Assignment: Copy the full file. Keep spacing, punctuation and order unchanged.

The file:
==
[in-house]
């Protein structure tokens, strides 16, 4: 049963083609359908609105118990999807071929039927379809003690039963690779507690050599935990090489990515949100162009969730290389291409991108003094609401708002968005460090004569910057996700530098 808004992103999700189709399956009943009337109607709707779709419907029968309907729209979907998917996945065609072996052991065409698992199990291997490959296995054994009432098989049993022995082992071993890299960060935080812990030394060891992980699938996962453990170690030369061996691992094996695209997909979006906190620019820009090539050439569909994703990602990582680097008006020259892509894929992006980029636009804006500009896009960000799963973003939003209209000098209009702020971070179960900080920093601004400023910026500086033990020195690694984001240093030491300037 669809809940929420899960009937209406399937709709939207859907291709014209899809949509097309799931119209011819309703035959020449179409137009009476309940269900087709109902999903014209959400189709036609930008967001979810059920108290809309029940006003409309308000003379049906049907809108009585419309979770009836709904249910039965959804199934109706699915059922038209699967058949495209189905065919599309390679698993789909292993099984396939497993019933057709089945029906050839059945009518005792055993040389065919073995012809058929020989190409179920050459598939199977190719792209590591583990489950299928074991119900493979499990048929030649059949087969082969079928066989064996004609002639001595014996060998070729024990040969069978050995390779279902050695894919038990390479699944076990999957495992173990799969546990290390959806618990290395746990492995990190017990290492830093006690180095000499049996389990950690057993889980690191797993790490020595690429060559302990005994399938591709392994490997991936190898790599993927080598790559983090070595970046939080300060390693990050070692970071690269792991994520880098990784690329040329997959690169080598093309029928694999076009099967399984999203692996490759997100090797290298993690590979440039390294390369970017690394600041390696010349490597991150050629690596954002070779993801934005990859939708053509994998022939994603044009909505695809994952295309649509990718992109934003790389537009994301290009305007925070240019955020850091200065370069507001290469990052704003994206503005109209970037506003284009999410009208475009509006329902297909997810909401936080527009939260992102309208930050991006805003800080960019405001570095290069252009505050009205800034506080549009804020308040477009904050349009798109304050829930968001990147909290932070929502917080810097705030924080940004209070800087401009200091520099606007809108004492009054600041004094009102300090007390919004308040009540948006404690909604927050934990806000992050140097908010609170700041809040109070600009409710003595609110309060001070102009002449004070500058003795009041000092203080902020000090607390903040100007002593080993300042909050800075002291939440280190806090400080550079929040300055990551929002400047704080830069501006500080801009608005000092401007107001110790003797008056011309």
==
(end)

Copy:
[in-house]
């Protein structure tokens, strides 16, 4: 049963083609359908609105118990999807071929039927379809003690039963690779507690050599935990090489990515949100162009969730290389291409991108003094609401708002968005460090004569910057996700530098 808004992103999700189709399956009943009337109607709707779709419907029968309907729209979907998917996945065609072996052991065409698992199990291997490959296995054994009432098989049993022995082992071993890299960060935080812990030394060891992980699938996962453990170690030369061996691992094996695209997909979006906190620019820009090539050439569909994703990602990582680097008006020259892509894929992006980029636009804006500009896009960000799963973003939003209209000098209009702020971070179960900080920093601004400023910026500086033990020195690694984001240093030491300037 669809809940929420899960009937209406399937709709939207859907291709014209899809949509097309799931119209011819309703035959020449179409137009009476309940269900087709109902999903014209959400189709036609930008967001979810059920108290809309029940006003409309308000003379049906049907809108009585419309979770009836709904249910039965959804199934109706699915059922038209699967058949495209189905065919599309390679698993789909292993099984396939497993019933057709089945029906050839059945009518005792055993040389065919073995012809058929020989190409179920050459598939199977190719792209590591583990489950299928074991119900493979499990048929030649059949087969082969079928066989064996004609002639001595014996060998070729024990040969069978050995390779279902050695894919038990390479699944076990999957495992173990799969546990290390959806618990290395746990492995990190017990290492830093006690180095000499049996389990950690057993889980690191797993790490020595690429060559302990005994399938591709392994490997991936190898790599993927080598790559983090070595970046939080300060390693990050070692970071690269792991994520880098990784690329040329997959690169080598093309029928694999076009099967399984999203692996490759997100090797290298993690590979440039390294390369970017690394600041390696010349490597991150050629690596954002070779993801934005990859939708053509994998022939994603044009909505695809994952295309649509990718992109934003790389537009994301290009305007925070240019955020850091200065370069507001290469990052704003994206503005109209970037506003284009999410009208475009509006329902297909997810909401936080527009939260992102309208930050991006805003800080960019405001570095290069252009505050009205800034506080549009804020308040477009904050349009798109304050829930968001990147909290932070929502917080810097705030924080940004209070800087401009200091520099606007809108004492009054600041004094009102300090007390919004308040009540948006404690909604927050934990806000992050140097908010609170700041809040109070600009409710003595609110309060001070102009002449004070500058003795009041000092203080902020000090607390903040100007002593080993300042909050800075002291939440280190806090400080550079929040300055990551929002400047704080830069501006500080801009608005000092401007107001110790003797008056011309």